BEIJING - China's stone-walling after a huge industrial explosion in Tianjin has generated fear and suspicion among citizens shocked by the apocalyptic images and sceptical towards authorities notorious for their lack of transparency.
Dramatic footage and pictures flashed across social media after the blasts at a hazardous goods storage facility, soon giving way to fears that dangerous chemicals could cast a toxic cloud over one of China's biggest cities.
Wrong-footed officials and state media are failing to offer an authoritative narrative to calm their fears, observers say.
The government admits it does not know the contents of the warehouse's chemical stockpile - and attempts to reassure the city's residents that they are safe and the air is clean are viewed with suspicion.
"They've certainly been beaten to it," said Nicholas Dynon, who researches Chinese media and propaganda at Macquarie University in Sydney.
"The news got out faster than they could have prevented it from getting out," he told AFP.
But true to form, China's Communist Party- and state-controlled media apparatus rebounded quickly to follow a familiar script honed in dealing with a host of prior disasters.
Those include a massive earthquake in Sichuan in 2008, a fatal high-speed train wreck in Wenzhou in 2011, an explosion last year at a car parts factory in eastern China, a deadly stampede in Shanghai on New Year's Eve and a cruise ship disaster on the Yangtze River in June - among others.
"They have used long-standing procedures," said Willy Lam, a Chinese politics expert at the City University of Hong Kong.
"They have not been very transparent, they don't want to disclose all the information at one go and they are trying to calm down the people," he added.
"The scale of the disaster has not been disclosed at this stage." In August last year an explosion at a car parts factory in Kunshan, near Shanghai, was initially said to have left more than 70 people dead. But at the end of December, the government suddenly announced that the toll had ballooned to 146.
Chinese newspapers and television have carried extensive coverage of the Tianjin explosions, which killed more than 50 people and injured hundreds, focussing on efforts of firefighters, rescue workers and medical personnel.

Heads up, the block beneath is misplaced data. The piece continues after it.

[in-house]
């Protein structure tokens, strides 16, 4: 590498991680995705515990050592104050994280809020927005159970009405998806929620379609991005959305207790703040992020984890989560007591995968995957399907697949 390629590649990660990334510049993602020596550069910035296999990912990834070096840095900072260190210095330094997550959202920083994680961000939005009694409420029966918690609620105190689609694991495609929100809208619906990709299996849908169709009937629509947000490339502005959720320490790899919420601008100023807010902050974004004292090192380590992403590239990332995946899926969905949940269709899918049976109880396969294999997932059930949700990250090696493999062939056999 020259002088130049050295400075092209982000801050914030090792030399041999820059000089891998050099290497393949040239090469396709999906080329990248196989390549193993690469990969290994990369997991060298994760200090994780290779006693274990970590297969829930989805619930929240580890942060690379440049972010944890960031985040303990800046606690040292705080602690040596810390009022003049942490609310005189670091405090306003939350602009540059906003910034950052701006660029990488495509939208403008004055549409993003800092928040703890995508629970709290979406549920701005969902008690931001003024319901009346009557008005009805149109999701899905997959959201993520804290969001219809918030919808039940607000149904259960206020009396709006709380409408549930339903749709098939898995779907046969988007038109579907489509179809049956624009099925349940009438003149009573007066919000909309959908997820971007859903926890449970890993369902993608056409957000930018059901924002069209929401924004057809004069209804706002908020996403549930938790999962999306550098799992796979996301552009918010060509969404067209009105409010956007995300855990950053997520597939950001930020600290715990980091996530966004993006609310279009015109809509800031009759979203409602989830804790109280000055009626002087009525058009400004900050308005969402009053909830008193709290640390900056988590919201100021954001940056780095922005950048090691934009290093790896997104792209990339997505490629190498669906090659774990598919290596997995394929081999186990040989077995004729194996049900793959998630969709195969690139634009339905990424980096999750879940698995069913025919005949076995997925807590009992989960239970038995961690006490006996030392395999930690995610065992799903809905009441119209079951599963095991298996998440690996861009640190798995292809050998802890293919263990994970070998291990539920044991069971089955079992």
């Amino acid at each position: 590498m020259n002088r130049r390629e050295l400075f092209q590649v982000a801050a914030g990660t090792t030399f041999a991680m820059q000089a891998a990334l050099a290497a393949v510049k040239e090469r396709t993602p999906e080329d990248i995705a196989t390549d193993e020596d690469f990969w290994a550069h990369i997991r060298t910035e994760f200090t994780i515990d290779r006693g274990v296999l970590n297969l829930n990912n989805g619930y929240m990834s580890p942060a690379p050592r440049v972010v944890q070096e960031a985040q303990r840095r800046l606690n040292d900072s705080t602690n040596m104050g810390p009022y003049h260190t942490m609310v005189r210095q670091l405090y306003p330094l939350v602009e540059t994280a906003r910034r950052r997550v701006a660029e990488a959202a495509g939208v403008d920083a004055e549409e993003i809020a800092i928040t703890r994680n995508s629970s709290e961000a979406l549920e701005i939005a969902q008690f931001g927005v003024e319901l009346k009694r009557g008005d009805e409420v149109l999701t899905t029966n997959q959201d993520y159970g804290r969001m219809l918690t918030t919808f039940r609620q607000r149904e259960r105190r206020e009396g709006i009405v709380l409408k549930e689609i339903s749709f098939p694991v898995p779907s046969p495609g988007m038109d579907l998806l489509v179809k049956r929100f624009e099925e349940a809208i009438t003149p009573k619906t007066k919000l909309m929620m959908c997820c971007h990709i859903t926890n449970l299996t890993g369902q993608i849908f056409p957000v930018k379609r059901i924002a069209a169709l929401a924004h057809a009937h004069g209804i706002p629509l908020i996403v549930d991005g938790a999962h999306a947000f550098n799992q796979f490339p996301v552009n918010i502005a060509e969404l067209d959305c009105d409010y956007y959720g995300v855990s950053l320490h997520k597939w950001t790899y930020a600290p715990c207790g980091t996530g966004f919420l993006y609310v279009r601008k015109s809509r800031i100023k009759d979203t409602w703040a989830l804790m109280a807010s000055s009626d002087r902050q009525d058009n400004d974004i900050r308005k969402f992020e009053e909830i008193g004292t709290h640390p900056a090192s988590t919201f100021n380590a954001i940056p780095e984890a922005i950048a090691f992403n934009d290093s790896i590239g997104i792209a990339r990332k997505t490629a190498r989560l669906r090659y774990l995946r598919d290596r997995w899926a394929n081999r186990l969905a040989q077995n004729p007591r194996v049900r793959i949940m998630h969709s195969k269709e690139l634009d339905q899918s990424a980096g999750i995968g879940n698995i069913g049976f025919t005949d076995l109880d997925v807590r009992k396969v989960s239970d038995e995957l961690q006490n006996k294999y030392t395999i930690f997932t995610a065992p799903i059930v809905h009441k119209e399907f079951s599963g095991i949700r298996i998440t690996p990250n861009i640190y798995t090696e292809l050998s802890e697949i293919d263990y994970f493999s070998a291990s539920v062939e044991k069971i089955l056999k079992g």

But officials appear uncomfortable providing nuanced, detailed and sensitive information related to the cause of the explosions and - crucially - the nature of the chemicals blasted into the sky and their impact on human health and the environment.
After addressing a press conference, the head of the Tianjin environment protection bureau attempted to leave his seat but reporters started shouting questions.
He appeared unprepared for the scrutiny, casting unsure glances at nearby officials before live TV coverage abruptly cut away.
Efforts to research the warehouse operator were obstructed when an official local company database displayed a message that "due to the dangerous goods warehouse explosion accident", its service had been "suspended temporarily".
'Give the public the truth'
The Global Times newspaper, which has close ties to the ruling party, said in an editorial that information on the impact of the disaster should be provided, but called for patience on the part of journalists and the public.
Media should provide as many facts as possible "based on information offered by the official authorities, and with independent discoveries from the media", it said in an editorial.
But it warned that anyone questioning the rescue operation "should then seriously reflect on their constructiveness".
Some comments posted on Chinese social media calling for transparency - or questioning the official toll - were taken down by censors.
"Hope that the government will respect the facts, and give the public the truth," Yi Se, a user of Sina Weibo, wrote, though her entry had been removed on Friday, according to software created by University of Hong Kong researchers to identify posts censored online.
Another censored post was from Zhanlue Bingwang, who has more than 30,000 followers on Weibo. "Are all the people in this world fools?" he asked. "Watching the video of such a large explosion and there were only 50 people who died?" Tianjin ranks among China's most advanced cities, and Dynon said the accident was likely to sow popular fears that "the rest of urban China is potentially one big tinderbox".
"The blast zone of the explosion - as big as it was - is nothing compared to the psychological impact zone for the hundreds of millions of people living in China's cities," he said.
"This no doubt informs the authorities' perceived need to control media coverage of the incident." But their efforts were self-defeating, he added. "It is this attempt to control - and the vacuum of timely, meaningful reporting that has resulted - that has done nothing to cushion this impact."